Alexis “Dusty” Doster III grew up in Southern Arizona, where he hunted and shot all sorts of guns – from .22s to a 20mm Solothurn anti-tank rifle – all of them to his heart’s content. He still has the 1956 edition of Gun Digest, which was the first thing he ever bought for himself, and he has most of the other editions as well. Dusty worked 36 years for the Smithsonian Institution, serving as a curator at the National Air & Space Museum and then as a senior editor at Smithsonian Books and as the history editor at Smithsonian magazine. He also spent time in the U.S. Forest Service, in an open-pit copper mine and with a nationwide hotel renovation business. He likes single-shot rifles best, but anything that fires when he pulls the trigger will do. He also has had a lifelong fascination with motorcycles (mostly BMWs), cars, boats and airplanes – indeed, anything with an engine. The attraction may be explained by the fact that all of these have cylinders in which something explodes.
I began shooting and—perhaps as important—when I was five, and that was very long ago. The gun then was a humble single-shot .410, and the game was a sitting cottontail, soon followed by a flying mallard. That beginning was perhaps significant because then, as now, I was more interested in what a gun could do rather than in its rarity or its pedigree.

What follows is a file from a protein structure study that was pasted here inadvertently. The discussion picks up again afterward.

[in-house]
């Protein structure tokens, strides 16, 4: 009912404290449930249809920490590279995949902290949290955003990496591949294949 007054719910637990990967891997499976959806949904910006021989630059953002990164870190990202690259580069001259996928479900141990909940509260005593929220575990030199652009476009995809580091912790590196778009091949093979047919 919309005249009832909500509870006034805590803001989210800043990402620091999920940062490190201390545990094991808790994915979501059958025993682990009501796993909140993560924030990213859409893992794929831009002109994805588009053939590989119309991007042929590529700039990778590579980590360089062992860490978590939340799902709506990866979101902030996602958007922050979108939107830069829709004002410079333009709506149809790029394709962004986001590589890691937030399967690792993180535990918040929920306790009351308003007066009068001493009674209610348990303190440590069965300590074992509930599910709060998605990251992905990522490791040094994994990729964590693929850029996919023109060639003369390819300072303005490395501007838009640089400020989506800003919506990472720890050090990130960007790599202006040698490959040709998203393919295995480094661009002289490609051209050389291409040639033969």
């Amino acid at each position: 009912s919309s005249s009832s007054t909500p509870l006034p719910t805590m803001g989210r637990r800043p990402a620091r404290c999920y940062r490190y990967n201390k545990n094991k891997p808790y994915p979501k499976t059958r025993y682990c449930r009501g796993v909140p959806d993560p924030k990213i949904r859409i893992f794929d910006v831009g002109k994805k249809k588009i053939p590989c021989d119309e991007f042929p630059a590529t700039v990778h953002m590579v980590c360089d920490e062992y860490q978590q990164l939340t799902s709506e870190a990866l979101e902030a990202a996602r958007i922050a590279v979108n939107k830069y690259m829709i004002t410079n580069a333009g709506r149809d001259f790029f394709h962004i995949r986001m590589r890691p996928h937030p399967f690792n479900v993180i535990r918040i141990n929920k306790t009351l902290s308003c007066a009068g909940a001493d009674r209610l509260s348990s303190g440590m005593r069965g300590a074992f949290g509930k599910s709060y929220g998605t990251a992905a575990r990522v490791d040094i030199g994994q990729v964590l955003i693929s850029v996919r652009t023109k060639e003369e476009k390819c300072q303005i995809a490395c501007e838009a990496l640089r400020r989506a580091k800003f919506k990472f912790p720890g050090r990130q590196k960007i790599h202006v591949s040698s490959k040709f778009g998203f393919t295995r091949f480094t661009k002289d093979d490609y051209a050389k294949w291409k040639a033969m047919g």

From that wee bunny, my hunting evolved all the way up to elephants and extended over five continents. I’ve had a wonderful opportunity to learn about guns and hunting while guiding other hunters and watching them take perhaps a thousand head or so of big game. I did my first guiding at age 14 for pronghorn antelope. Eventually I held professional hunter’s licenses in two African countries. For a decade I also was a licensed guide and outfitter in Oregon. Somewhere in the mix, I won the World Practical Pistol Championship and used iron-sighted revolvers to hunt big game, including Cape buffalo. That hunting was coincident with my involvement in the pioneering of some of the truly powerful handguns—.475 and .500 calibers and supercharged .45 Colts.
The guns in my life have been what might be described as “balanced eccentric” — handguns, shotguns and rifles ranging from .17 calibers to 4-bores. Among them have been Smith & Wessons, Rugers, Webleys and Colts, but the core of my interest has been Continental and British single-shot and double rifles, shotguns and ball-and-shot guns. They range from flintlocks to ejectors, and most have Damascus barrels, external hammers and black-powder proofs. I did, however, engineer a modern rifle with a plastic stock that shot a nine-inch group at a measured mile.